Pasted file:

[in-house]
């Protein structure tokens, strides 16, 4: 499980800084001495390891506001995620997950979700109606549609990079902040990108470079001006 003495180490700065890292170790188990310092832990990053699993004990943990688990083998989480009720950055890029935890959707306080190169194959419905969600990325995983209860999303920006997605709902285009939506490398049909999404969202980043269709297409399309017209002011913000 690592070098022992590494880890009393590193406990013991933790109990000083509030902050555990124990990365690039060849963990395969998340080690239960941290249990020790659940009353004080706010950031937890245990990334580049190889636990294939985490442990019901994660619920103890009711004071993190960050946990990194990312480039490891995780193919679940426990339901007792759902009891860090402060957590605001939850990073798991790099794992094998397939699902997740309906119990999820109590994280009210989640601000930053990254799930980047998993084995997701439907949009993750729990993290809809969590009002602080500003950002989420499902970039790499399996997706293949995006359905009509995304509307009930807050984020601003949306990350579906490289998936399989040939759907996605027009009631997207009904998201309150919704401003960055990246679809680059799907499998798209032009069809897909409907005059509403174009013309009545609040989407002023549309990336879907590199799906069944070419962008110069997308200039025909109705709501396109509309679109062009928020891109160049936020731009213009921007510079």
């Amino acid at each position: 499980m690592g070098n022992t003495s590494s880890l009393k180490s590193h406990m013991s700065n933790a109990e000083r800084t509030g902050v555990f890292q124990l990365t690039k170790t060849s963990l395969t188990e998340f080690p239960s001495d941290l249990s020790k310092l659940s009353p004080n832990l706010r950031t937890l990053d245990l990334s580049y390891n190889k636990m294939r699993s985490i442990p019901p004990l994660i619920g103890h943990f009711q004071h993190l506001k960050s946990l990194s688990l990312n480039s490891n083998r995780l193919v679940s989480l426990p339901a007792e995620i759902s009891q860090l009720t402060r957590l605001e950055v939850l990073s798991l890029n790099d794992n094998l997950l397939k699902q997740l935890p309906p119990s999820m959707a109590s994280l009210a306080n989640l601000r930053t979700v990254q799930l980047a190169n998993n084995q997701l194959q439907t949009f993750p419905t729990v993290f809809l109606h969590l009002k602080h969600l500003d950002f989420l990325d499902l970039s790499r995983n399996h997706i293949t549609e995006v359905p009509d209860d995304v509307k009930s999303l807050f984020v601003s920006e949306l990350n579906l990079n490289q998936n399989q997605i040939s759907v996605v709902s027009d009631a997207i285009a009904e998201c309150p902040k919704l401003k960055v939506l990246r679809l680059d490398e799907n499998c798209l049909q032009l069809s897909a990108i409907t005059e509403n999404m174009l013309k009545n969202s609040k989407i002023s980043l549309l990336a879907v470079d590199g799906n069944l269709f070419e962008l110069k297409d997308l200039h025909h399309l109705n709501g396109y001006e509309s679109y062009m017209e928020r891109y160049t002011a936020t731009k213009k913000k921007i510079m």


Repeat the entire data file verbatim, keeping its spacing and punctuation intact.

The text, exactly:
[in-house]
């Protein structure tokens, strides 16, 4: 499980800084001495390891506001995620997950979700109606549609990079902040990108470079001006 003495180490700065890292170790188990310092832990990053699993004990943990688990083998989480009720950055890029935890959707306080190169194959419905969600990325995983209860999303920006997605709902285009939506490398049909999404969202980043269709297409399309017209002011913000 690592070098022992590494880890009393590193406990013991933790109990000083509030902050555990124990990365690039060849963990395969998340080690239960941290249990020790659940009353004080706010950031937890245990990334580049190889636990294939985490442990019901994660619920103890009711004071993190960050946990990194990312480039490891995780193919679940426990339901007792759902009891860090402060957590605001939850990073798991790099794992094998397939699902997740309906119990999820109590994280009210989640601000930053990254799930980047998993084995997701439907949009993750729990993290809809969590009002602080500003950002989420499902970039790499399996997706293949995006359905009509995304509307009930807050984020601003949306990350579906490289998936399989040939759907996605027009009631997207009904998201309150919704401003960055990246679809680059799907499998798209032009069809897909409907005059509403174009013309009545609040989407002023549309990336879907590199799906069944070419962008110069997308200039025909109705709501396109509309679109062009928020891109160049936020731009213009921007510079």
């Amino acid at each position: 499980m690592g070098n022992t003495s590494s880890l009393k180490s590193h406990m013991s700065n933790a109990e000083r800084t509030g902050v555990f890292q124990l990365t690039k170790t060849s963990l395969t188990e998340f080690p239960s001495d941290l249990s020790k310092l659940s009353p004080n832990l706010r950031t937890l990053d245990l990334s580049y390891n190889k636990m294939r699993s985490i442990p019901p004990l994660i619920g103890h943990f009711q004071h993190l506001k960050s946990l990194s688990l990312n480039s490891n083998r995780l193919v679940s989480l426990p339901a007792e995620i759902s009891q860090l009720t402060r957590l605001e950055v939850l990073s798991l890029n790099d794992n094998l997950l397939k699902q997740l935890p309906p119990s999820m959707a109590s994280l009210a306080n989640l601000r930053t979700v990254q799930l980047a190169n998993n084995q997701l194959q439907t949009f993750p419905t729990v993290f809809l109606h969590l009002k602080h969600l500003d950002f989420l990325d499902l970039s790499r995983n399996h997706i293949t549609e995006v359905p009509d209860d995304v509307k009930s999303l807050f984020v601003s920006e949306l990350n579906l990079n490289q998936n399989q997605i040939s759907v996605v709902s027009d009631a997207i285009a009904e998201c309150p902040k919704l401003k960055v939506l990246r679809l680059d490398e799907n499998c798209l049909q032009l069809s897909a990108i409907t005059e509403n999404m174009l013309k009545n969202s609040k989407i002023s980043l549309l990336a879907v470079d590199g799906n069944l269709f070419e962008l110069k297409d997308l200039h025909h399309l109705n709501g396109y001006e509309s679109y062009m017209e928020r891109y160049t002011a936020t731009k213009k913000k921007i510079m």